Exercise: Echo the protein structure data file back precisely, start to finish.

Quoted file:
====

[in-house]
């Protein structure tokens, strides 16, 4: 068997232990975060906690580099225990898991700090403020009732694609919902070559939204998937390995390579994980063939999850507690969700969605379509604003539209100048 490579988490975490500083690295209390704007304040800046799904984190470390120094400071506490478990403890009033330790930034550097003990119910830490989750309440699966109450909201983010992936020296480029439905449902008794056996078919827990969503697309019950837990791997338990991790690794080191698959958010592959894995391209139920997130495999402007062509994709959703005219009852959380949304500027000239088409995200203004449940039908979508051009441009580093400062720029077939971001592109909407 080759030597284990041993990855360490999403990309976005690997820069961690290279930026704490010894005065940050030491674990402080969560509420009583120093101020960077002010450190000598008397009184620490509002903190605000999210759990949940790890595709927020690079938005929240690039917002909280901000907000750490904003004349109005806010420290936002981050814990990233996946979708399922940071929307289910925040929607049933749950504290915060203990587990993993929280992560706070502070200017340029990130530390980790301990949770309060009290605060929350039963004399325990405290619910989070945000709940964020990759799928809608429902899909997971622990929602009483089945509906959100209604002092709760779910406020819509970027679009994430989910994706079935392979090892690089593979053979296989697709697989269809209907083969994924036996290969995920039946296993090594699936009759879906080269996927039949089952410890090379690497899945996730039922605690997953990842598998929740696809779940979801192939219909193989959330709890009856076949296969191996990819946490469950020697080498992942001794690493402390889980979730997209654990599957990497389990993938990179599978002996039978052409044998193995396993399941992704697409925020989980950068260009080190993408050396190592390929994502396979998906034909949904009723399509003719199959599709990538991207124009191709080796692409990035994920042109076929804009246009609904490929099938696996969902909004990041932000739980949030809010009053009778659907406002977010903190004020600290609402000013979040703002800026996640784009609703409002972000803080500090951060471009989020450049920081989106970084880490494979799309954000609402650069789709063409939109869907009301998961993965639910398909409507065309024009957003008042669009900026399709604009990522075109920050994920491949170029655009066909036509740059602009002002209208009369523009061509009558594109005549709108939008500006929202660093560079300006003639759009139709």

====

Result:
[in-house]
């Protein structure tokens, strides 16, 4: 068997232990975060906690580099225990898991700090403020009732694609919902070559939204998937390995390579994980063939999850507690969700969605379509604003539209100048 490579988490975490500083690295209390704007304040800046799904984190470390120094400071506490478990403890009033330790930034550097003990119910830490989750309440699966109450909201983010992936020296480029439905449902008794056996078919827990969503697309019950837990791997338990991790690794080191698959958010592959894995391209139920997130495999402007062509994709959703005219009852959380949304500027000239088409995200203004449940039908979508051009441009580093400062720029077939971001592109909407 080759030597284990041993990855360490999403990309976005690997820069961690290279930026704490010894005065940050030491674990402080969560509420009583120093101020960077002010450190000598008397009184620490509002903190605000999210759990949940790890595709927020690079938005929240690039917002909280901000907000750490904003004349109005806010420290936002981050814990990233996946979708399922940071929307289910925040929607049933749950504290915060203990587990993993929280992560706070502070200017340029990130530390980790301990949770309060009290605060929350039963004399325990405290619910989070945000709940964020990759799928809608429902899909997971622990929602009483089945509906959100209604002092709760779910406020819509970027679009994430989910994706079935392979090892690089593979053979296989697709697989269809209907083969994924036996290969995920039946296993090594699936009759879906080269996927039949089952410890090379690497899945996730039922605690997953990842598998929740696809779940979801192939219909193989959330709890009856076949296969191996990819946490469950020697080498992942001794690493402390889980979730997209654990599957990497389990993938990179599978002996039978052409044998193995396993399941992704697409925020989980950068260009080190993408050396190592390929994502396979998906034909949904009723399509003719199959599709990538991207124009191709080796692409990035994920042109076929804009246009609904490929099938696996969902909004990041932000739980949030809010009053009778659907406002977010903190004020600290609402000013979040703002800026996640784009609703409002972000803080500090951060471009989020450049920081989106970084880490494979799309954000609402650069789709063409939109869907009301998961993965639910398909409507065309024009957003008042669009900026399709604009990522075109920050994920491949170029655009066909036509740059602009002002209208009369523009061509009558594109005549709108939008500006929202660093560079300006003639759009139709």